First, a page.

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Optimal Brain Performance

Updated: Jul 25


As a primary care doctor I’ve been privileged to be involved in the care of many Alzheimer’s dementia (AD) patients over decades. It has been heartbreaking to bear witness to the devastation wrought by the tragic loss of memory/ identity/ self inflicted by this insidious and terrifying condition.


As an Integrative Medicine specialist one of the questions I’m asked most is, “How can I prevent dementia?” with a subtext that seeks the magic supplement or foods that will ward off risk. Unfortunately they do not exist.


The grim reality is that 44 million people worldwide have been diagnosed with AD, and because of the aging population in most countries that number is expected to grow to 130 million over the next 3 decades. There is no silver bullet thus far that can help, but there are a host of evidence-based interventions that will prevent or delay the onset of AD.


 Alzheimer’s Disease Facts and Figures . Projected number of people age 65 and older (total and by age) in the U.S. population with Alzheimer's dementia, 2010 to 2050. Created from data from Hebert et al https://doi.org/10.1002/alz.12068: Alzheimer’s Association

Alzheimer’s Disease Facts and Figures . Projected number of people age 65 and older (total and by age) in the U.S. population with Alzheimer's dementia, 2010 to 2050. Created from data from Hebert et al https://doi.org/10.1002/alz.12068: Alzheimer’s Association


State of the science


The last 20 years have seen tremendous progress in our understanding of dementia in terms of diagnosis, but sadly no cure and few therapeutic breakthroughs.


What we know for sure is that AD begins with changes in the brain at least 20-30 years before the first symptoms of memory loss. Which means that if you have a family member who developed AD at the age of 70, you could possibly already have signs of brain changes in your 40s or 50s.


Using the analogy of heart disease, atherosclerotic plaque begins accumulating in coronary arteries for at least a couple of decades before we see the clogging of arteries that lead to heart attacks. Similarly in the brain we can find early accumulation of toxic beta amyloid plaques and neurofibrillary tangles caused by tau protein, decades before clinical symptoms of AD begin to manifest.



For most dementia patients AD is often a mixed diagnosis with other pathology present in the brain such as clogging of brain arteries with atherosclerosis or perhaps a history of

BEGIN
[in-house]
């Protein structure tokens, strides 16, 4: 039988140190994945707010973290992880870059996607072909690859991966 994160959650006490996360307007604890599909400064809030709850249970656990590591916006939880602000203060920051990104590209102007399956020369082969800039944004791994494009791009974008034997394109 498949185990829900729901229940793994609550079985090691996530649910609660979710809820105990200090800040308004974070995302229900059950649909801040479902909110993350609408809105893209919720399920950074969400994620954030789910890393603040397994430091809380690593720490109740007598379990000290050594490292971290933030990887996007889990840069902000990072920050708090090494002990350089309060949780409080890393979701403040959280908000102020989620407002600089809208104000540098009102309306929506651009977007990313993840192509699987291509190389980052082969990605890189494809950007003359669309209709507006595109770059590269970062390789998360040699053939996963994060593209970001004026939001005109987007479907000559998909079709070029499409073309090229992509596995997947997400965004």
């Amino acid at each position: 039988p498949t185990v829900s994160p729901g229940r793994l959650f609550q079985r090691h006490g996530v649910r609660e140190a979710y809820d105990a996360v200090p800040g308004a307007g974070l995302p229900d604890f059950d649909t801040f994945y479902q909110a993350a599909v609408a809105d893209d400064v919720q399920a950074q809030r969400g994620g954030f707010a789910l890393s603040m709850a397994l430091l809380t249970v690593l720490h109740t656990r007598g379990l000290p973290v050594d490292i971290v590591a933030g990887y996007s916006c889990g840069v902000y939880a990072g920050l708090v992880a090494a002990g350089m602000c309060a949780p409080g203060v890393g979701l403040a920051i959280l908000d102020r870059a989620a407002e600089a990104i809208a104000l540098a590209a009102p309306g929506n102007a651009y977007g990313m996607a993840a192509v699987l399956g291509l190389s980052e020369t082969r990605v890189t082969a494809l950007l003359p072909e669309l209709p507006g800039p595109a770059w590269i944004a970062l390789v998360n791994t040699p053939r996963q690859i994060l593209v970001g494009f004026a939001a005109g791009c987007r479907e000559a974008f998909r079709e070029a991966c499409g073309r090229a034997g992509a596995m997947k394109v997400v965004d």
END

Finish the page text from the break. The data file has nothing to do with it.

traumatic brain injury or exposure to toxic chemicals.


Preserving brain health


We are beginning to see that our brains are complex and delicate structures: certain behaviors will improve risk, whereas others are almost certainly causing undue stress. In other words, like cardiovascular disease and diabetes, AD may just be the way that our brains are showing the injurious effects of our modern lifestyle,

We owe it to ourselves and our loved ones to enjoy and preserve our optimal brain performance

Risk for AD also involves nonmodifiable risk factors such as age, gender, and family history. Genes such as ApoE4 are also nonmodifiable, but we are only just beginning to understand that multiple genes can contribute to dementia risk. What we know for sure is that we can influence the expression of genes through epigenetics.


The good news is that there are a huge range of modifiable risk factors. We are learning that there are actually many safe interventions that can help to mitigate risk. Most of these include lifestyle modifications with which you are already familiar.


Alzheimer’s Universe


Weill Cornell Medicine’s Alzheimer’s Prevention program specializes in sharing leading edge scientific research on how to reduce your individual risk. Founder Dr Richard Isaacson estimates that AD can be prevented in up to 1 in 3 high risk people and delayed in many more. Check out the free content on their website Alzheimer’s Universe.


As I have learned more about Dr Isaacson’s work, I have become inspired to learn more about brain health and to help others to prevent Alzheimer’s. Because of my own ApoE4 status I feel called to share not only the science with others at high risk, but also to build a community that will support the behavioral changes needed to improve our odds.

My wish is for our work to come from a place of love and compassion, rather than fear or desperation. We cannot predict what the future will bring but we owe it to ourselves and our loved ones to enjoy and preserve our optimal brain performance, for now and for the future.





Resources:


Alzheimer’s Universe is an education website hosted by Weill Cornell Medicine providing free educational material on dementia prevention based on research evidence. Take assessments to test your memory or learn more about personal risk.


Weill Cornell Medicine’s Alzheimer’s Prevention Clinic provides precision medicine consultation to individuals at high risk for dementia due to genetics or family history. A number of affiliate institutions are also listed at AlzU.org.



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